Flipping HUD Foreclosures
Those who want to invest in real estate often get excited by HUD foreclosures, thinking that they are going to buy a house for half of what it's worth. Real estate investors know that this isn't too l...
Those who want to invest in real estate often get excited by HUD foreclosures, thinking that they are going to buy a house for half of what it's worth. Real estate investors know that this isn't too likely. However, there are opportunities for flipping these houses for a profit, so lets see where.
HUD foreclosures are homes that had loans on them guaranteed by the Department of Housing and Urban Development. When owners default, they lose the house. HUD pays off the bank and takes possession of the home, which they try to sell for market value.
In most markets today, they probably do sell close to market value. Government bureaucracies may be inefficient and they certainly make mistakes at times, but then it isn't some bureaucrat putting the price on the houses. Normally HUD's foreclosure houses are sold by real estate agents, and they should have some idea of what a property is worth when they recommend a listing price.
Also, HUD takes bids first from owner-occupant purchasers first. Only after this initial offering period are investors allowed to buy the home. In other words, if there is a truly underpriced home, an investor may never have a chance to buy it anyhow. But there is some good news.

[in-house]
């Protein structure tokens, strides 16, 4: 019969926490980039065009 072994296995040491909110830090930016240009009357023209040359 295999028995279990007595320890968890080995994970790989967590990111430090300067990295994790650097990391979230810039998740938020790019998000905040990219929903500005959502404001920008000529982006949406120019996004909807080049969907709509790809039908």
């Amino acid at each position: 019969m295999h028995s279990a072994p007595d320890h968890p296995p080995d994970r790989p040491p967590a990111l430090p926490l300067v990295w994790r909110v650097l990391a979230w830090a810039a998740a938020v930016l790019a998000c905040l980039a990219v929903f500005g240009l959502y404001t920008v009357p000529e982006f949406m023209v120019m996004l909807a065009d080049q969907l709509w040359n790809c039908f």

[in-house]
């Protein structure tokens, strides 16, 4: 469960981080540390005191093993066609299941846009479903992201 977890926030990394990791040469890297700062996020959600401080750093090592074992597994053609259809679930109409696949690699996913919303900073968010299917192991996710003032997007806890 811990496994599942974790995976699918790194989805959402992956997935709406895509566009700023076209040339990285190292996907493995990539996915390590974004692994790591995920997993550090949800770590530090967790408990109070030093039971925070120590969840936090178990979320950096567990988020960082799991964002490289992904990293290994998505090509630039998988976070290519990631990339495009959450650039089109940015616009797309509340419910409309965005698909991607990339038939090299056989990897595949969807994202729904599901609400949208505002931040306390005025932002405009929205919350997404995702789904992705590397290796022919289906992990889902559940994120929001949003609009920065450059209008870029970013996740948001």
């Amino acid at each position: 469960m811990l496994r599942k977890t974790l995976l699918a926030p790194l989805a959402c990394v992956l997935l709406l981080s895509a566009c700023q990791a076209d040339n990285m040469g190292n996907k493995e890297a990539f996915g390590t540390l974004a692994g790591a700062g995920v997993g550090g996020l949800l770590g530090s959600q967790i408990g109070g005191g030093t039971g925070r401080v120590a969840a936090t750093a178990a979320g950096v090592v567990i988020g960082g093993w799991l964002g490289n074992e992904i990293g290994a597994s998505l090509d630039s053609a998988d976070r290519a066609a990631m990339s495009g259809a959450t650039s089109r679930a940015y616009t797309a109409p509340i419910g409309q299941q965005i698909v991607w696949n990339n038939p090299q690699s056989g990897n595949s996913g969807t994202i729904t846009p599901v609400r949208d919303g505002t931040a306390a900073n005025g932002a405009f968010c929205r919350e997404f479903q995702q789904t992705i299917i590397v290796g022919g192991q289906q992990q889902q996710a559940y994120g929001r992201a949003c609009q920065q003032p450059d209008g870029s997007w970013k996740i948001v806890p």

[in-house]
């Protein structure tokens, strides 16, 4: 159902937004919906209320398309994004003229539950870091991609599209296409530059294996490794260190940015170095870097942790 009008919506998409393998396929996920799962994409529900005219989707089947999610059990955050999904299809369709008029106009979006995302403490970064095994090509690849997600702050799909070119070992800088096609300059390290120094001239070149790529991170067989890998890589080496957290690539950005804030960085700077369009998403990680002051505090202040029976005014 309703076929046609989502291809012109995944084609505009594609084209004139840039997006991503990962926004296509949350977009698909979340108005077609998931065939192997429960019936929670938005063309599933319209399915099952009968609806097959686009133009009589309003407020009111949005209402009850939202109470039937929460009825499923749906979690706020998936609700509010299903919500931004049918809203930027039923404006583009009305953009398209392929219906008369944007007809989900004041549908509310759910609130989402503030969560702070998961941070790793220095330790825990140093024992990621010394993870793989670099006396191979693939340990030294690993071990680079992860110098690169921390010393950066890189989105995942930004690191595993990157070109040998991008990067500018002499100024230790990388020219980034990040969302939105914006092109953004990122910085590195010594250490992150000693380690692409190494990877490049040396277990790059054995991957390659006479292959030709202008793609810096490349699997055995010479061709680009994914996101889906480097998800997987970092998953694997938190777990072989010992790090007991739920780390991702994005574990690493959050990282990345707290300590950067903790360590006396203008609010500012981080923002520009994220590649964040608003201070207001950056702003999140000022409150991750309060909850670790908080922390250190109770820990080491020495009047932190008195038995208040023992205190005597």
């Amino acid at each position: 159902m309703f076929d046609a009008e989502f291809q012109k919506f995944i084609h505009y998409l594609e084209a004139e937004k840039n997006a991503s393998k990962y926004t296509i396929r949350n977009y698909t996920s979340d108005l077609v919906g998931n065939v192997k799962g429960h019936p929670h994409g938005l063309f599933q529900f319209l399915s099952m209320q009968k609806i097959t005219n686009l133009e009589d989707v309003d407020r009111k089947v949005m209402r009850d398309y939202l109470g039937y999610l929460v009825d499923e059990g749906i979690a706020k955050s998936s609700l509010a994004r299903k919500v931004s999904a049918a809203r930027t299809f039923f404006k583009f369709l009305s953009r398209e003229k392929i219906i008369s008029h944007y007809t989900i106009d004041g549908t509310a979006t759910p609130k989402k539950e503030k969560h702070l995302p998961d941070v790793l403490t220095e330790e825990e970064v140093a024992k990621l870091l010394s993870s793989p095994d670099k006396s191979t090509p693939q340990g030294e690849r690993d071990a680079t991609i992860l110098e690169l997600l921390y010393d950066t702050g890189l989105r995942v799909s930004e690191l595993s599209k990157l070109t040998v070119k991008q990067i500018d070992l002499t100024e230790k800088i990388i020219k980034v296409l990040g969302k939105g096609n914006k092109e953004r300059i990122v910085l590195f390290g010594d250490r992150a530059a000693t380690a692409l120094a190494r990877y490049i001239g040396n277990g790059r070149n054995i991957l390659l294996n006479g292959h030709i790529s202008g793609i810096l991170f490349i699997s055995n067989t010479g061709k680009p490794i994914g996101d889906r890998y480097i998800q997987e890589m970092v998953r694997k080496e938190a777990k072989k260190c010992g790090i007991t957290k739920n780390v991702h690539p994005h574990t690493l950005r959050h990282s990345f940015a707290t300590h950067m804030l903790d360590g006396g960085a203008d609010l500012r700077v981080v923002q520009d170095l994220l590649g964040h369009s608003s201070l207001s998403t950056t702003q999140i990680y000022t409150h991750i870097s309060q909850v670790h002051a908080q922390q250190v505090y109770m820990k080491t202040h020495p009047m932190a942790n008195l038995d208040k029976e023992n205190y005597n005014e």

HUD Foreclosures - The Opportunity
Fortunately, there are some opportunities here for the real estate investors who want to do some work. You can sometimes flip a HUD house for a good profit if you're willing to run the numbers and do a little work. Why? Because HUD foreclosures are sold "as is," and often have enough problems to scare away most home buyers.
They may sell near "market value," but a beat-up house will often have a market value that leaves room for a good profit after fixing it up. The market for such a house is mostly investors, after all, not owner occupants. Real estate investors will pay only what works for making a decent profit.
In other words, the initial offering period that is open only to owner-occupants is not a problem. Think of it as a free service to you. The buyers are screening out the homes that wouldn't sell cheap enough to fix and flip for a profit anyhow. Anything that doesn't scare them away doesn't have much potential, so you are left with the ones that CAN be profitable.
To invest in HUD foreclosures, find a real estate agent that handles them in your area. Look for properties that have problems, but problems for which you can estimate the cost of correction. Get advice from an agent on what the finished home will sell for, subtract from that every last possible cost to fix it up, and subtract your profit. Now you have the highest price you can offer.
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ABOUT THE AUTHOR
Copyright Steve Gillman. For more Tips For Flipping A House, go now and subscribe to the free 'Fix and Flip' course at: http://www.tipsforflippingahouse.com/